5 Schools Freaking Out About Ebola Because They Don’t Realize Africa Is A Really Big Continent

ebolafinal

CREDIT: WAPT

Think Progress

In the midst of Ebola panic in the Western world, some Americans are worried about schoolchildren coming into contact with people who have been in African countries thousands of miles away from the heart of the outbreak.

For instance, at a school in New Burlington, New Jersey, two Rwandan students are staying at home due to other parents’ fear that they will infect other children with Ebola. Rwanda is as close to the Ebola outbreak as New York City is to Seattle.

In Hazlehurst, Mississippi, a school principal’s recent visit to Zambia has led to a lot of parents choosing to keep their kids at home. But Zambia is in Southern Africa, over 3,000 miles away from the Ebola outbreak — the same distance between New Hampshire and Los Angeles.

A school bus driver in Poplarville, Mississippi who recently visited Ghana is beingprevented from returning to work. Meanwhile, in Pewaukee, Wisconsin, some parents kept their kids home when their school hosted two visitors from Uganda. And this phenomenon is not limited to the United States. A school in Worcestershire, England is under pressure to cancel an upcoming trip to Tanzania.

These incidents, which all took place at schools, illustrate a very poor understanding of African geography:

 

africa map

Africa is the world’s second largest continent. But it’s not unusual for Americans to classify it as a single entity, ignoring the many cultural, economic and geographic differences between its 47 countries. If three countries in Africa are going through an Ebola epidemic, the other 44 must be too, right?

These assumptions are not that different in tone from some of the other examples of how Ebola is motivating xenophobic sentiments in the U.S. For example, some people argue that closing off West Africa altogether is the right way to respond to the outbreak. Liberian immigrants in the U.S. are being refused service at restaurants and dropped from charity programs. Fox News’ Andrea Tantaros recently suggested that the people coming into the United States from Africa will seek medical care from witch doctors and practice Santeria.

This stems from a lack of understanding of Ebola, but it also points to some stereotypes about the African continent as a whole. Americans have a long history of dismissing Africa as a disease-ridden and primitive place.

Fox News Admits GOP Is Trying To Increase Obamacare Premiums, Then Tries To Cover It Up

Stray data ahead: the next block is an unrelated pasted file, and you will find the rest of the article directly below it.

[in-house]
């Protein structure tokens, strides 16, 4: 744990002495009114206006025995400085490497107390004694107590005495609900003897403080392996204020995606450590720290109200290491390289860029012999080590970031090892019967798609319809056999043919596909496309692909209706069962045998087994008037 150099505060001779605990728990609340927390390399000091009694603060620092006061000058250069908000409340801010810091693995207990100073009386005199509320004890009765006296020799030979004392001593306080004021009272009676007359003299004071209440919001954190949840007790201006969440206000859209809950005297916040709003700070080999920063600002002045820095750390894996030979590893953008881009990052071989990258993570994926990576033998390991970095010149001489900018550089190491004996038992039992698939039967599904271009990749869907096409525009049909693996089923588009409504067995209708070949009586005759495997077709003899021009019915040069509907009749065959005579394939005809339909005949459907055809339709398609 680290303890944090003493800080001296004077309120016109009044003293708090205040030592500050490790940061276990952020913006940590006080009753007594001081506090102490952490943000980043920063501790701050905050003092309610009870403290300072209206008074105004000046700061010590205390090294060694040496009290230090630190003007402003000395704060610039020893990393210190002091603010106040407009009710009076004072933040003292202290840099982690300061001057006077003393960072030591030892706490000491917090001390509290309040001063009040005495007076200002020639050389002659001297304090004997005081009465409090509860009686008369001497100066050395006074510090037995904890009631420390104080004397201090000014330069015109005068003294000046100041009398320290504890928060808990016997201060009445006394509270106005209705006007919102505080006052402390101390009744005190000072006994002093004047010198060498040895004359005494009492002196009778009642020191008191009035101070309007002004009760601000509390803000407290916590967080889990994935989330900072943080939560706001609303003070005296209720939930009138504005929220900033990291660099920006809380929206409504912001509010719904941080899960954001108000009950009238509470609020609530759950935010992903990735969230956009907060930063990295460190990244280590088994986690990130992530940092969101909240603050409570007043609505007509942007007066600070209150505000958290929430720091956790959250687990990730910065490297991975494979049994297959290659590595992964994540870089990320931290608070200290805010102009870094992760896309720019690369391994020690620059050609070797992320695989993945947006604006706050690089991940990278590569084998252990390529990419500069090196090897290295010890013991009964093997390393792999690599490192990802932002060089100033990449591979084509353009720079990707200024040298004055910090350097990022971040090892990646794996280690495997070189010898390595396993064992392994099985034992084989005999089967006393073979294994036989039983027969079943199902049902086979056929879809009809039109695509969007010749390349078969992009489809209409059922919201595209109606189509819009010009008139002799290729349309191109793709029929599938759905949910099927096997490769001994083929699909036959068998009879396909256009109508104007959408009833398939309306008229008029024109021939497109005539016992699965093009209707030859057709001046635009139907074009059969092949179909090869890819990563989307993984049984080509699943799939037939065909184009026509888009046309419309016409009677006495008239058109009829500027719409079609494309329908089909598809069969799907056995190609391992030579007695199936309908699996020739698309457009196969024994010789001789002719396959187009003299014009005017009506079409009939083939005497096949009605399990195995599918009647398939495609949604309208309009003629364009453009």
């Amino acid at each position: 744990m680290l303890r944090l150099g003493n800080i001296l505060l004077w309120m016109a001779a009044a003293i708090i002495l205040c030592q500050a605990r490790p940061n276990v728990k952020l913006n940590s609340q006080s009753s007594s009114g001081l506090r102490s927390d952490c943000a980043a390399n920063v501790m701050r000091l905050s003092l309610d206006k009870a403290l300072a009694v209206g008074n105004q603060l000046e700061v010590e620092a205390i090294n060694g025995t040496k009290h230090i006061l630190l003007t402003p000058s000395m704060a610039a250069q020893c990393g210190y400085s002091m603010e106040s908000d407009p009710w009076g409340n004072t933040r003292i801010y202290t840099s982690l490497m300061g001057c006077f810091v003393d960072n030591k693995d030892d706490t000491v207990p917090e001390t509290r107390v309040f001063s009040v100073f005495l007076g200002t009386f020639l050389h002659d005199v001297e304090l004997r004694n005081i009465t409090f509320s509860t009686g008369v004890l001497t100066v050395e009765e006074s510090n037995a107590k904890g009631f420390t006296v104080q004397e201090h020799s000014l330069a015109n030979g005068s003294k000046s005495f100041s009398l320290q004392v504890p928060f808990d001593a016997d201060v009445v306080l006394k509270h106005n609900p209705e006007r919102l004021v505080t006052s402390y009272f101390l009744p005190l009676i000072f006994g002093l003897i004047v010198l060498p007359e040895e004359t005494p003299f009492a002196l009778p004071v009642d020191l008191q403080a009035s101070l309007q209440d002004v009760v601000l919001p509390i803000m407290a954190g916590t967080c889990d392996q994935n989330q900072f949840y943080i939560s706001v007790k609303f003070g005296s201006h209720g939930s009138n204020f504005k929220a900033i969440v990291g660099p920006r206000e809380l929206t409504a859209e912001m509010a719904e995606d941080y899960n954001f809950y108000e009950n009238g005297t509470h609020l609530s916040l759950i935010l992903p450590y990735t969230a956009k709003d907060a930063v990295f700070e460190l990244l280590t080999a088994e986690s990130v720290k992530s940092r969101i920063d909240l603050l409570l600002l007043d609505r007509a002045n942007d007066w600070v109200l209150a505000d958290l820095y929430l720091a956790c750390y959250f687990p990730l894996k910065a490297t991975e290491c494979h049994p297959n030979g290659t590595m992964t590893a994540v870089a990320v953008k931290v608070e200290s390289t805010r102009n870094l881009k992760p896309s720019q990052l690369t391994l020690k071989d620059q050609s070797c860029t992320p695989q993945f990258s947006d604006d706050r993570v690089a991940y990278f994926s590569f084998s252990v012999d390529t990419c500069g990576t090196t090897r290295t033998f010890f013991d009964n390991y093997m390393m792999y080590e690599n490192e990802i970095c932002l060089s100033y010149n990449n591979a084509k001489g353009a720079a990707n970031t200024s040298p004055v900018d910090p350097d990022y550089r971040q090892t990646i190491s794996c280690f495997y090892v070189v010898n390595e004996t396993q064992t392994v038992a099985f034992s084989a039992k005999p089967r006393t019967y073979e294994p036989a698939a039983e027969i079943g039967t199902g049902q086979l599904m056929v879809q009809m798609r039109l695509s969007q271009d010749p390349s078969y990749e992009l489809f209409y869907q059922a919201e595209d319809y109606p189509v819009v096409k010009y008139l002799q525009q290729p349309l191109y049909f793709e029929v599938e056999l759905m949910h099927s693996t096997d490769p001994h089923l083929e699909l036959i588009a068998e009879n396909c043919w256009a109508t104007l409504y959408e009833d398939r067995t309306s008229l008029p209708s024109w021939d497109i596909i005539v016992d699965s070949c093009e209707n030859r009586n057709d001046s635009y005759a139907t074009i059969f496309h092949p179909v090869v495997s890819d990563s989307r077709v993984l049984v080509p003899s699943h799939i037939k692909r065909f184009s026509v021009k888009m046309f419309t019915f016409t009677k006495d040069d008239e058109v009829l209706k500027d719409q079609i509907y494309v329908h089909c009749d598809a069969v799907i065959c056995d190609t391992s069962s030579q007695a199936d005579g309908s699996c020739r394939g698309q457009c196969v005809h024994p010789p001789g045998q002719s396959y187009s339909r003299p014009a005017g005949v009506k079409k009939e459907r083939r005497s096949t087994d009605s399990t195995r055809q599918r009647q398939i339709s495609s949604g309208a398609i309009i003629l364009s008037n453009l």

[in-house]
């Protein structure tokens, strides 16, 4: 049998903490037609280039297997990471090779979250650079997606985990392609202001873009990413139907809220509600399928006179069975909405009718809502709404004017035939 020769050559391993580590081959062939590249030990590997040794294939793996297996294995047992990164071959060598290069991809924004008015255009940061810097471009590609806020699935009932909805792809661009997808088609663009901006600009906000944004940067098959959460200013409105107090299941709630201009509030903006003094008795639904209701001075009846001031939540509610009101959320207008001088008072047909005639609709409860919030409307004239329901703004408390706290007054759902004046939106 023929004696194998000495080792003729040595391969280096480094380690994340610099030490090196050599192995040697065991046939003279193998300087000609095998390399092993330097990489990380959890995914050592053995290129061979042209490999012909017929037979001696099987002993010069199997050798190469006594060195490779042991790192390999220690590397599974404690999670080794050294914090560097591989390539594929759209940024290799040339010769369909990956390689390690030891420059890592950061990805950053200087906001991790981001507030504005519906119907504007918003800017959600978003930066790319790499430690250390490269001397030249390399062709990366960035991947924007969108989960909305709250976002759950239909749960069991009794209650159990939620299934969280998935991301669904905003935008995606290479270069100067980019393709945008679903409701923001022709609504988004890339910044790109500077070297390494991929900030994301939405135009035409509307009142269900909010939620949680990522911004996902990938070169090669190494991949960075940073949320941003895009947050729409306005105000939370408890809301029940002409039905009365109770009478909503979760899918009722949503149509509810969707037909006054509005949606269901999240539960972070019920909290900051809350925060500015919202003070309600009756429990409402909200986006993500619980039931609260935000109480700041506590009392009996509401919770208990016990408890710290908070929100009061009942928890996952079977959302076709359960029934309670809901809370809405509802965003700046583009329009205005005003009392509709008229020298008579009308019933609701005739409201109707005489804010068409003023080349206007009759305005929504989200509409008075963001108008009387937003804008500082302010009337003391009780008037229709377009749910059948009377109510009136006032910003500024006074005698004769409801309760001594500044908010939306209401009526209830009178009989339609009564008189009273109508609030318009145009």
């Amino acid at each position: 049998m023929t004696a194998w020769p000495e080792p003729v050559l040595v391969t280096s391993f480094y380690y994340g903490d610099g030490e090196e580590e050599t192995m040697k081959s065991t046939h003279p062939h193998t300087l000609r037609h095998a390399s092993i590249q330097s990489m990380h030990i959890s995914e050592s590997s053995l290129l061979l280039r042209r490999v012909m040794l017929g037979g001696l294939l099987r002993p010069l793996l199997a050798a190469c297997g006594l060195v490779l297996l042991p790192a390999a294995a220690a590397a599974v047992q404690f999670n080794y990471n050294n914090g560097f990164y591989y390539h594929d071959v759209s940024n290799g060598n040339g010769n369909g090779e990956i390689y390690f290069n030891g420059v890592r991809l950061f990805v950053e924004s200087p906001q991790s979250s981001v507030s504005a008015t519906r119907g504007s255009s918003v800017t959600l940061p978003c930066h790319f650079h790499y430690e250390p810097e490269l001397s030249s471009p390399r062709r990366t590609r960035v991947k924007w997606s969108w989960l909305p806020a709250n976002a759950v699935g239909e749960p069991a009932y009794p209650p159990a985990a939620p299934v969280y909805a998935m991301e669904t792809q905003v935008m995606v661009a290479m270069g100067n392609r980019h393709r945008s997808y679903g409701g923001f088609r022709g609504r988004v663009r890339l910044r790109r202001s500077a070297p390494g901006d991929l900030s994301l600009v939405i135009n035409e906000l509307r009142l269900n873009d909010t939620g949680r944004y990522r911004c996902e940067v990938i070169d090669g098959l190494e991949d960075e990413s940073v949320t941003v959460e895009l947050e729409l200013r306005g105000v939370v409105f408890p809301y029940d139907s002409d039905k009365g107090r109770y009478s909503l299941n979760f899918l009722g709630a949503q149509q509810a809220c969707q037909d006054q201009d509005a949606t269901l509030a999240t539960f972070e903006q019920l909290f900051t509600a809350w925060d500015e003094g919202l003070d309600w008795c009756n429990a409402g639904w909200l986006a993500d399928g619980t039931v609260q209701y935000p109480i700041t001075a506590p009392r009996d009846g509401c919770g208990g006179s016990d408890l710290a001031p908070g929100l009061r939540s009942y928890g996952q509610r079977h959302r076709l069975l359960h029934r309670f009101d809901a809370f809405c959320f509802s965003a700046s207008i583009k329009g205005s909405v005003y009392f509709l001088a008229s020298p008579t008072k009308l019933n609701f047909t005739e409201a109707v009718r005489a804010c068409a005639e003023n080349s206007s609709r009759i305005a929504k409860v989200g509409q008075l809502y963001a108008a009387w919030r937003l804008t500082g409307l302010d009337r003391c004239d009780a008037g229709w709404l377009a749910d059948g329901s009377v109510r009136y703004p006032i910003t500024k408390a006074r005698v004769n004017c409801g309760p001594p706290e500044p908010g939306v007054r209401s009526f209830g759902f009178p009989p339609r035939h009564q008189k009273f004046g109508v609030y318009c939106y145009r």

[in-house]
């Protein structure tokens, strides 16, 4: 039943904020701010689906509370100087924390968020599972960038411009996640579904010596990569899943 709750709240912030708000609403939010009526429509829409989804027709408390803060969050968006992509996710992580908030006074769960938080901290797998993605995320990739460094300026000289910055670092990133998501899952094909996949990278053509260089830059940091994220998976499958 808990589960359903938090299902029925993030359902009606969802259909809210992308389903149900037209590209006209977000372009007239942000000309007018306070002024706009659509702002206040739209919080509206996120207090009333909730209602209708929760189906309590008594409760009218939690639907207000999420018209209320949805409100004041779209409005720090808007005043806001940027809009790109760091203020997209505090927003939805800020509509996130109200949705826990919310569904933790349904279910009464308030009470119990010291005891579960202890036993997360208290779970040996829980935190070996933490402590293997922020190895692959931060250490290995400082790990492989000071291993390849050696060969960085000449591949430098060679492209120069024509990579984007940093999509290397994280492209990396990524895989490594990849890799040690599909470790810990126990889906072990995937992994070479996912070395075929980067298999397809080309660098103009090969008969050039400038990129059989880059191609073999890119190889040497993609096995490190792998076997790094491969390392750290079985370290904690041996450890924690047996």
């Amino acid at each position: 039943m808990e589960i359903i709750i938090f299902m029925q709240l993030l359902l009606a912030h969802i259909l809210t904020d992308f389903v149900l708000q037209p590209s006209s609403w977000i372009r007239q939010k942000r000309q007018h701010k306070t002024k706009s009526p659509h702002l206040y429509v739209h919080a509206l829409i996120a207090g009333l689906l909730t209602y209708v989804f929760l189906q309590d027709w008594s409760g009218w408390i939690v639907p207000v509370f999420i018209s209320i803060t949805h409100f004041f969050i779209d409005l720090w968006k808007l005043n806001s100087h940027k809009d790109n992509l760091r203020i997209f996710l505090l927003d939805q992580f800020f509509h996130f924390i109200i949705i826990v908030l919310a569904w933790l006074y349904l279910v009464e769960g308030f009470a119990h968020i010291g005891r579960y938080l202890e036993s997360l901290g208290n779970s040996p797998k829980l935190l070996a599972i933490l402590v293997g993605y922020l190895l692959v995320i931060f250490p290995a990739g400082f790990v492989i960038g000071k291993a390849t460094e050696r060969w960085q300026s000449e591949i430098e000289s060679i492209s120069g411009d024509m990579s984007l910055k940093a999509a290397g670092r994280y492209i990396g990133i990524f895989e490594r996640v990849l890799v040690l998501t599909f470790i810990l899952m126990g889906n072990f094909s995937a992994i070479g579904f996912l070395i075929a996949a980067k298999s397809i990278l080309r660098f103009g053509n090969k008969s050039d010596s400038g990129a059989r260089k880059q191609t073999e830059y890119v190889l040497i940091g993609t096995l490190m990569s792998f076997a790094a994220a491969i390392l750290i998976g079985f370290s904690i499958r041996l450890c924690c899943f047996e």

Fox News Obamacare chyron

CREDIT: SCREENSHOT

Think Progress

Fox News admitted on Tuesday that a conservative-led lawsuit against the Affordable Care Act would raise health care premiums for millions of Americans. But then in its on-screen chyron, the network sought to attribute the increases not to the litigants involved in the case, but to President Obama, potentially confusing viewers.

“Could legal challenges to taxpayer subsidies put Obamacare in a death spiral?” Fox host Bill Hemmer asked, pointing to “a new study funded by the Department of Health and Human Services saying the health care law may be damaged beyond repair if you take the subsidies away, if they’re eliminated.”

Ongoing lawsuits are challenging the legality of providing subsidies through health insurance marketplaces in states that refused to set up their own exchanges. If those legal challenges succeed, the analysis that Hemmer is referencing — which comes from the RAND Corporation — did in fact conclude that premiums in those states could increase by as much as 43.3 percent. RAND’s researchers found that if federal subsidies to federally-run exchanges are ruled to be illegal, millions of people would have to pay more for coverage and could leave the risk pool, leading to a death spiral in which only the sickest people remain insured. Enrollment would fall by 68 percent and 11.3 million Americans could become uninsured.

Hemmer and Fox contributor Byron York huffed and puffed about the dangers of such a ruling, calling it “colossal” — despite the fact that the suits have been filed by conservatives, are supported by Republican lawmakers, and have been reported on favorably by the network in the past. The National Review has called the lawsuits and “ingenious” way to halt Obamacare. Fox, celebrated the D.C. Circuit Court of Appeals’ ruling against the administration on July 22 by pronouncing, “one by one they’re getting chipped away so it’s starting to collapse.”

And although the price increases are a direct result of a negative ruling, Fox News ran the story under the chyron “sticker shock again for some Obamacare enrollees as premiums set to rise,” implying that the law’s backers would be responsible.